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  • Beta Bursting and Network Synchrony in Parkinson's Disease

    Final Number:
    665

    Authors:
    Andrew B O'Keeffe BA BMBCh MA(Oxon) MRCS; Mahsa Malekmohammadi PhD; Nader Pouratian MD PhD

    Study Design:
    Laboratory Investigation

    Subject Category:

    Meeting: Congress of Neurological Surgeons 2018 Annual Meeting

    Introduction: Pathophysiological beta oscillations across cortico-subcortical structures are thought to be a central causative feature in Parkinson disease (PD) [1]. Furthermore, recent evidence suggests that features of beta oscillations, such as bursting [2], waveform shape [3] and phase-amplitude coupling [4], are abnormal in the dopamine depleted state. Here we show that cortical beta bursting is prolonged in PD and associated with increased interregional synchrony. Waveform shape of beta oscillations is distinct during beta bursts, contrasting with non-burst episodes, and bursts are accompanied by increases in local cortical phase-amplitude coupling.

    Methods: We studied 32 patients undergoing deep brain stimulation (DBS) surgery for PD (22 patients) and essential tremor (10 patients). A subdural strip of 8 electrodes was advanced intracranially to lie rostro-caudally over sensorimotor cortices. Patients made cued opening and closing hand movements in blocks of 30s interpolated with 30s rest periods. MRI/CT fusion combined with SSEPs allowed for accurate identification of sensorimotor cortices.

    Results: All cortices studied (S1, M1 and premotor) showed significantly increased higher amplitude beta oscillations (20-35Hz) in PD compared to ET patients. Both ET and PD patients showed similarly increased synchrony during beta bursting compared to non-bursting. Waveform analysis shows that burst episodes are associated with a more 'sawtooth' oscillation shape. Beta bursting was associated with increased beta to broadband gamma phase-amplitude coupling in motor cortex and prolongation of beta bursting shows a correlation with clinical bradykinesia and rigidity scores on the UPDRS.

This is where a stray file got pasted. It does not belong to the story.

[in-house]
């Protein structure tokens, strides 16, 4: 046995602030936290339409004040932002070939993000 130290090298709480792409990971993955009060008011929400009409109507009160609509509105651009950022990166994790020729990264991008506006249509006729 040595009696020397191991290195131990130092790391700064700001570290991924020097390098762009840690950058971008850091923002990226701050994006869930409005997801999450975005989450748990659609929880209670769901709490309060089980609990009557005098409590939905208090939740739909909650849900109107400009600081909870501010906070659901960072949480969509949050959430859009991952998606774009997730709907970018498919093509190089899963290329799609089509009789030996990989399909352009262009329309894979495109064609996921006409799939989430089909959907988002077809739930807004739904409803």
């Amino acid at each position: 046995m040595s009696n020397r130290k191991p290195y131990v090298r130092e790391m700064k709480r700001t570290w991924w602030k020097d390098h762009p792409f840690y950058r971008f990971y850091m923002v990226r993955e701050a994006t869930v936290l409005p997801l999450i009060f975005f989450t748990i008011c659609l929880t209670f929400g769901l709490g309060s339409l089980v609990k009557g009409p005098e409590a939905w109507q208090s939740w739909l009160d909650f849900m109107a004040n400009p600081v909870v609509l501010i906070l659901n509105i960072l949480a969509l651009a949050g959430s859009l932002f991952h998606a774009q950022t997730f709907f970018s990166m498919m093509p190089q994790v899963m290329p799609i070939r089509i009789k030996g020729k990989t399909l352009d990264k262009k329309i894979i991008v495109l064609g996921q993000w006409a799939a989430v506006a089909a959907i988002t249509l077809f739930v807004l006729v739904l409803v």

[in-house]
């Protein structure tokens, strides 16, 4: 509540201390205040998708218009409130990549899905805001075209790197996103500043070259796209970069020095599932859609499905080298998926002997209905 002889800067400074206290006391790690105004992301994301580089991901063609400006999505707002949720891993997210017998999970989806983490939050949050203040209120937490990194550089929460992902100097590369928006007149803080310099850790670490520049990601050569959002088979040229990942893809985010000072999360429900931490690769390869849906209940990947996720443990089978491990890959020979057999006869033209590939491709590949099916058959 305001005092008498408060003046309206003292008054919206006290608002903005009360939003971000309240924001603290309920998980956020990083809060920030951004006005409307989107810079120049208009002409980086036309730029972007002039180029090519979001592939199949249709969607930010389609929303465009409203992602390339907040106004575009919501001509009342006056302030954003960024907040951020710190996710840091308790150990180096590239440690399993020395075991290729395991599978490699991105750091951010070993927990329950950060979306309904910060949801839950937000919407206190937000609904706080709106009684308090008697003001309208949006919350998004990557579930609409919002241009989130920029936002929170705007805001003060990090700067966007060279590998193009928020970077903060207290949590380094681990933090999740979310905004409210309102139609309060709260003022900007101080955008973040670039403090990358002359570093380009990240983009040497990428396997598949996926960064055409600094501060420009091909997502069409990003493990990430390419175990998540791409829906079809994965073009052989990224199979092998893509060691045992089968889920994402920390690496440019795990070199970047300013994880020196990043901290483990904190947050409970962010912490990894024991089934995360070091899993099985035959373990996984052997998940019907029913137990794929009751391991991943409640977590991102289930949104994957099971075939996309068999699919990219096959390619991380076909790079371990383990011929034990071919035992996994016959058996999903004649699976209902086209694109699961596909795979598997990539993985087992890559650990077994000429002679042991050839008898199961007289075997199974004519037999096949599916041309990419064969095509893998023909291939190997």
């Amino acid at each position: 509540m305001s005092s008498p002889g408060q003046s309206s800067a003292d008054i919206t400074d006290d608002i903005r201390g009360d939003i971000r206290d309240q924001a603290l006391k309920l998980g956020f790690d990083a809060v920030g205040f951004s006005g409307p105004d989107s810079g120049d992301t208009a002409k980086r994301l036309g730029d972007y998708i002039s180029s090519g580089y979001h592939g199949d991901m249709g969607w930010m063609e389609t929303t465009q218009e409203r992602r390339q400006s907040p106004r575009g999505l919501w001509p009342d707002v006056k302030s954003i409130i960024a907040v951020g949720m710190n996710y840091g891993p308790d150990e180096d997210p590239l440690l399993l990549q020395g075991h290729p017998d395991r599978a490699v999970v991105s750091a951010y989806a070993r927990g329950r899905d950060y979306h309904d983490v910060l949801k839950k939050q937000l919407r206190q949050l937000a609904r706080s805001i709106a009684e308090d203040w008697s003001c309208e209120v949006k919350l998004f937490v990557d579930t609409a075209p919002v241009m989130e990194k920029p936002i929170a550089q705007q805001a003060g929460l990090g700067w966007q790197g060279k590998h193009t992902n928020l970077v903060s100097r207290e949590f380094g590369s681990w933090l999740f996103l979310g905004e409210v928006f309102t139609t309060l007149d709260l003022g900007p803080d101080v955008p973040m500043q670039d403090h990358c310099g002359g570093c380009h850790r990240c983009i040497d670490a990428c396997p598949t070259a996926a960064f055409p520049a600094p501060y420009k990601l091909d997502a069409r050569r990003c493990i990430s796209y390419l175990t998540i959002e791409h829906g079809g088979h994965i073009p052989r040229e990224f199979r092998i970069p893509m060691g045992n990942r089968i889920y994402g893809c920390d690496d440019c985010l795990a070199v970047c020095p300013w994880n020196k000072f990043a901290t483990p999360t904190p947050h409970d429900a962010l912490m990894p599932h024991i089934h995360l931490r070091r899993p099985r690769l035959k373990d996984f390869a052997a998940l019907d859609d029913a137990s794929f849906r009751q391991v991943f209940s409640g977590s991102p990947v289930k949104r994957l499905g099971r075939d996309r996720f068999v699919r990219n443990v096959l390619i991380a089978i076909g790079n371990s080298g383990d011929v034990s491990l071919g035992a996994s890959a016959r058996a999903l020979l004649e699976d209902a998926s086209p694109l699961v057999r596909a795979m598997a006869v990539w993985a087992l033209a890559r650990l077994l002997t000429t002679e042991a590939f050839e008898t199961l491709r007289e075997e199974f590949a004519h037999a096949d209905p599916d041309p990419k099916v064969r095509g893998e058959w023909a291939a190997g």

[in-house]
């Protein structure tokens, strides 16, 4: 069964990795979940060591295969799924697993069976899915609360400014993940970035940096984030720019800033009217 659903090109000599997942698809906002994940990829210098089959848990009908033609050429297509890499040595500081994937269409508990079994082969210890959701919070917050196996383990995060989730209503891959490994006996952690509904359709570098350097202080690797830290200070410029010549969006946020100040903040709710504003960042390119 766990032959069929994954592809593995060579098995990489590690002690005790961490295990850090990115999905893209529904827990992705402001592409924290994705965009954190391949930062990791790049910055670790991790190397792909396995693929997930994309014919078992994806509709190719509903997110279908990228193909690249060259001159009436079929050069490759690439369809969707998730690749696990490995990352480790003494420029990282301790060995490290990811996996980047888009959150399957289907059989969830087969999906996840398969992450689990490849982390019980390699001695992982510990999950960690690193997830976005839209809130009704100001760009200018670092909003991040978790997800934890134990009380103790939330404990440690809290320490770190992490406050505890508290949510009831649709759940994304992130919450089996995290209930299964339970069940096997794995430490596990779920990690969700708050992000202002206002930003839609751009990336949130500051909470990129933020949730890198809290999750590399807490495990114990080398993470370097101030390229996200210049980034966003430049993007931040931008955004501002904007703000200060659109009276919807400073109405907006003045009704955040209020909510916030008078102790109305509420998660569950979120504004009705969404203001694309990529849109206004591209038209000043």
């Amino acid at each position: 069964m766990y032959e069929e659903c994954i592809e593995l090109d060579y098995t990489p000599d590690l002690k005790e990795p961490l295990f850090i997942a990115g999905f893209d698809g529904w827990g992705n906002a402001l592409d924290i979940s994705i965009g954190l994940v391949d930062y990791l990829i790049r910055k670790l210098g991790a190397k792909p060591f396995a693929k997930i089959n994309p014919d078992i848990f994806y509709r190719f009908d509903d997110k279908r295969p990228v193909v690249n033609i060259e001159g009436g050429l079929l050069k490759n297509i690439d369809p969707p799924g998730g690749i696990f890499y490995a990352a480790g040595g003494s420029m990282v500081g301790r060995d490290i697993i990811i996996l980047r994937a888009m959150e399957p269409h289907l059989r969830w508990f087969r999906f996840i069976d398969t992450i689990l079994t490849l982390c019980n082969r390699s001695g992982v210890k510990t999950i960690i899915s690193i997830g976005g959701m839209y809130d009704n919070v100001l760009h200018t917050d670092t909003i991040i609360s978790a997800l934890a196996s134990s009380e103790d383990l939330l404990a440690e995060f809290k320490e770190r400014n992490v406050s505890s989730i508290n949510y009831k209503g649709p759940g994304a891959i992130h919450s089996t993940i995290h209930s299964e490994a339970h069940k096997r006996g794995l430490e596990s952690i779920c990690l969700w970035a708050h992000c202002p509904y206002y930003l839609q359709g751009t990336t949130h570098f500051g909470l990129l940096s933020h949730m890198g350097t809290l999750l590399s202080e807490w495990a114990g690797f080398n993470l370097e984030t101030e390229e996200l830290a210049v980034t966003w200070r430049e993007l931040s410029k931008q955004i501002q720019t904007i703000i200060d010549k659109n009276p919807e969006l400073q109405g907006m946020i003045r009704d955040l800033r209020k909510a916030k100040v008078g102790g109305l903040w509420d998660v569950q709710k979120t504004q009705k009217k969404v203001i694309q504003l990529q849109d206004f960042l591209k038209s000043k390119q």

Conclusions: Here we link together several strands of research to show that not only are beta bursts longer in duration in PD motor cortex but that they can be characterized as episodes of high interregional synchrony, phase-locking premotor and motor cortices. Furthermore, waveform shape of beta bursts is altered, potentially explaining why burst episodes show increased phase amplitude coupling between the beta band and broadband gamma.

    Patient Care: A greater understanding of the role of beta oscillations may prove fundamental in developing new treatments for this common and debilitating neurodegenerative disorder. As a biomarker of PD severity beta prolongation may also serve as a useful feedback signal for closed-loop DBS systems.

    Learning Objectives: Participants should be able to understand how various aspects of PD neurophysiology relate to one another and how this leads to expression of the symptoms of the disorder at the behavioral level.

    References: 1. Jenkinson, N. & Brown, P. New insights into the relationship between dopamine, beta oscillations and motor function. Trends Neurosci. 34, 611–618 (2011). 2. Tinkhauser, G. et al. Beta burst dynamics in Parkinson’s disease OFF and ON dopaminergic medication. Brain 140, 2968–2981 (2017). 3. Cole, S. R. et al. Nonsinusoidal Beta Oscillations Reflect Cortical Pathophysiology in Parkinson’s Disease. J. Neurosci. 37, 4830–4840 (2017). 4. de Hemptinne, C. et al. Therapeutic deep brain stimulation reduces cortical phase-amplitude coupling in Parkinson’s disease. Nat. Neurosci. advance online publication, (2015). 5. de Hemptinne, C. et al. Exaggerated phase–amplitude coupling in the primary motor cortex in Parkinson disease. Proc. Natl. Acad. Sci. U. S. A. 110, 4780–4785 (2013).

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